If no/yes, would it make sense to see what we can learn there?

Re: #906


Perhaps you misunderstood my use of the word “acceleration”.

I was referring to the natural acceleration of a warming event. Dr. Hansen, for one, believes that we reach a point in a warming where the event must complete itself, in other words, little or no permanent ice.

I agree and I believe we are past that point.

Re: #912


Please avoid sweeping statements.

I’m quite happy to have any of my suggestions improved upon, which would at a minimum require the other person to present me with some information.

With regard to reservoirs, I don’t know why you consider it necessary to associate dams with reservoirs. As you surely know, there are many reservoirs which are not the result of dams.

I never meant to use the word dams at all. It was a complete mistake, an accident.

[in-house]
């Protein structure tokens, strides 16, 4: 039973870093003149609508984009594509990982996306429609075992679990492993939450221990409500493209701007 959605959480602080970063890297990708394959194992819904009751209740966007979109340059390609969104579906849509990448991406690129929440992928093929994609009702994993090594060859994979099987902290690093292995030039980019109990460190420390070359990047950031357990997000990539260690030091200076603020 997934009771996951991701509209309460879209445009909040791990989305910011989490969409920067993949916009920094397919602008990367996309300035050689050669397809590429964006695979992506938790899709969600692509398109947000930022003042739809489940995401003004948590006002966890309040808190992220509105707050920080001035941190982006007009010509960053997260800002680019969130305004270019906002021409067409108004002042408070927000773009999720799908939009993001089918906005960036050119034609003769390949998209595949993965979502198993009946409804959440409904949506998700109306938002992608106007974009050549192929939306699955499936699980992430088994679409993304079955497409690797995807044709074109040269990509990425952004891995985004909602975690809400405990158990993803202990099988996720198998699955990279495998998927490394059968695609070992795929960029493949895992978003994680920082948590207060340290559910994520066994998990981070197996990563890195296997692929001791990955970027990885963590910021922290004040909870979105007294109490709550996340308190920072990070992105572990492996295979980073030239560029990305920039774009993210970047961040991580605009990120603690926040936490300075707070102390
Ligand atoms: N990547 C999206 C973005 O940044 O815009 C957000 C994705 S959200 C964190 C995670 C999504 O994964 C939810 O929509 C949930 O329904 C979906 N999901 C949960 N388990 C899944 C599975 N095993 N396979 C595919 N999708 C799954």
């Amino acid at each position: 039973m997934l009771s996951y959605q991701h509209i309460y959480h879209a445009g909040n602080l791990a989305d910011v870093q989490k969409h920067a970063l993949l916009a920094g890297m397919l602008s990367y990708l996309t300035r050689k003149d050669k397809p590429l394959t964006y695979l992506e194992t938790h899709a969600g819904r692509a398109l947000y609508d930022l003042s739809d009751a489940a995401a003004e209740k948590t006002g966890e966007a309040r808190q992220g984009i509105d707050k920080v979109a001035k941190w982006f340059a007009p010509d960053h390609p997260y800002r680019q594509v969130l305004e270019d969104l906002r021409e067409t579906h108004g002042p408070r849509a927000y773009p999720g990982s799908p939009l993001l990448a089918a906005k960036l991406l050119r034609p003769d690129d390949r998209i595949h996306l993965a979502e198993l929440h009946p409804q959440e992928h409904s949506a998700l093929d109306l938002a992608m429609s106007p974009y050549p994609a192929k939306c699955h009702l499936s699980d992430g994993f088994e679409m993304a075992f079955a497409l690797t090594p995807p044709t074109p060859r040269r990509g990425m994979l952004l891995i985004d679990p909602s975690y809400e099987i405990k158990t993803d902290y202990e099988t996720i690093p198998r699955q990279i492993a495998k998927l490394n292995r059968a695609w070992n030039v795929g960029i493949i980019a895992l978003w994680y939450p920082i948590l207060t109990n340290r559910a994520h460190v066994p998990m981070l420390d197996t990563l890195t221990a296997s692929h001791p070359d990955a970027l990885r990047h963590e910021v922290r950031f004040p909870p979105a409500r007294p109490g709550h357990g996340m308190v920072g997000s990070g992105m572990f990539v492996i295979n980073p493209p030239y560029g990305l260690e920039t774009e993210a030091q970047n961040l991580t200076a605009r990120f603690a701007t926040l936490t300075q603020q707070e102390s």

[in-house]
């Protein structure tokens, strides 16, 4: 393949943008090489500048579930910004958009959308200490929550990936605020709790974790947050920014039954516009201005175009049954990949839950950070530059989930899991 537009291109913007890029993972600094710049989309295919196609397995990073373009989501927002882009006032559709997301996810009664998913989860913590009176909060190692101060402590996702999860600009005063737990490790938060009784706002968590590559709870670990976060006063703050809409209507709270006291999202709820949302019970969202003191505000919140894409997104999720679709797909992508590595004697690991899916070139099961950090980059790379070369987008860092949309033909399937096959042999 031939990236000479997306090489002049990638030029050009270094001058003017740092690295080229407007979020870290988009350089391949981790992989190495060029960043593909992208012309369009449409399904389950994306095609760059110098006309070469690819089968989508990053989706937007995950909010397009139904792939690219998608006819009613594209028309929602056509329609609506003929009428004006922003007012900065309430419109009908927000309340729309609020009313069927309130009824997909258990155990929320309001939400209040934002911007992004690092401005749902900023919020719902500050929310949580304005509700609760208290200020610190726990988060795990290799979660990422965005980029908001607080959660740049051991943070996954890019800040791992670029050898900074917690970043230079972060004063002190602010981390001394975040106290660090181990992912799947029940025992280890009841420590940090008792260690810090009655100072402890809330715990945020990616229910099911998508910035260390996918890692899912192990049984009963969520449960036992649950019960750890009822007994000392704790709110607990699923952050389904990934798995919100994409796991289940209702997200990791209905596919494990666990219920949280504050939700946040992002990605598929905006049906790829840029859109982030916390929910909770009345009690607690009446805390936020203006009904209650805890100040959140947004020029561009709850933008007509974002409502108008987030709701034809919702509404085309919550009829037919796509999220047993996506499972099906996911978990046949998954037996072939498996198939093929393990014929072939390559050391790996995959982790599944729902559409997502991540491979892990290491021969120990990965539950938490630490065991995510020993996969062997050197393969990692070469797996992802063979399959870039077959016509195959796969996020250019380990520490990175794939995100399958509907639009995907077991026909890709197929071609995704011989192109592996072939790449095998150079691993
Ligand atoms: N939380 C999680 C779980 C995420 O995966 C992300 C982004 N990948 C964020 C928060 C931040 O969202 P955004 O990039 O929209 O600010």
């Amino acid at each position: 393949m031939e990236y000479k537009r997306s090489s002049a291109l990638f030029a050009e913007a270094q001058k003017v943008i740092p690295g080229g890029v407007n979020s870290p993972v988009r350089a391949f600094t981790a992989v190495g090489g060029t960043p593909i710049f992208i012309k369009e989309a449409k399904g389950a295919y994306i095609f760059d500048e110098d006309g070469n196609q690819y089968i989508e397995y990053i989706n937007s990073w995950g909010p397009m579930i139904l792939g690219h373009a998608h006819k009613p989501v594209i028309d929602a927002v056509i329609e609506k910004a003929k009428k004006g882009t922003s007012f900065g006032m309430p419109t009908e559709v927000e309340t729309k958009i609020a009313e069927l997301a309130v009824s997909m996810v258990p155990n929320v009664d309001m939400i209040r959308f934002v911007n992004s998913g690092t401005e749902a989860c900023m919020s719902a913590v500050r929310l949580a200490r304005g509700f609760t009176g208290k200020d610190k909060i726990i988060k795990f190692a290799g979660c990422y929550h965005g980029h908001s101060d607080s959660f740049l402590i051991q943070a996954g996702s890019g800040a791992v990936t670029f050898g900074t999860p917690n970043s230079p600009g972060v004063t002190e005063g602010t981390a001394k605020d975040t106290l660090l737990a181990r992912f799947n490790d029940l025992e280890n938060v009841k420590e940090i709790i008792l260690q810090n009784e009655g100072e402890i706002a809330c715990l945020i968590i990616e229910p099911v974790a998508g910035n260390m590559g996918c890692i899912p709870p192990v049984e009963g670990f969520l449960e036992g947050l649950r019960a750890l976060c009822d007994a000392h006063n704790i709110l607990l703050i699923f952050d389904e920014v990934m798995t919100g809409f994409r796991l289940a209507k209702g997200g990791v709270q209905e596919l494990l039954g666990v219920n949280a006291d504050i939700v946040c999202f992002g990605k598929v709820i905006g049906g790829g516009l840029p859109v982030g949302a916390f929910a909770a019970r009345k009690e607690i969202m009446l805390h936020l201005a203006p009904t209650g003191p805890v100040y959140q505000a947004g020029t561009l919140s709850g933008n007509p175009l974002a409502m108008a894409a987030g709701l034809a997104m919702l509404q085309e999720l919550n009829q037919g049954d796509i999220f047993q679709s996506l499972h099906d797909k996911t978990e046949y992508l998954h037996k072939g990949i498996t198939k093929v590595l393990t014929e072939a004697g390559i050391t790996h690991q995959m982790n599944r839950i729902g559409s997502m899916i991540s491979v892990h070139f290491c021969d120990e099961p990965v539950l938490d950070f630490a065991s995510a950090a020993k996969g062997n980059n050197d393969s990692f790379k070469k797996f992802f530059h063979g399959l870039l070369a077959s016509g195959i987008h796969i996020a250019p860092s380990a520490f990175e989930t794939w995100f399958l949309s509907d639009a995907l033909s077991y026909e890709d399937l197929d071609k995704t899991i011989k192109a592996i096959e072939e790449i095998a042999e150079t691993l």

This is the third time I am saying this and I don’t like to waste everybody’s time doing that, so for the last time:

The U.S. of the future will have less snow but more rain, and snow/glacier-based rivers will run low or run dry. Wet and dry regions will likely also shift, and the wet regions will likely get far more rainfall than they could, today, capture and preserve. Thus, in order to survive in that new world, we need a comprehensive national water management strategy which at a minimum improves on how much rainwater can be captured and preserved but which should also include dumping as little waste water as possible into streams and back out to sea (better to recycle and preserve it) as well as an integrated network to get water from where it falls to where its needed, and to replenish low supplies from over-supplied stocks.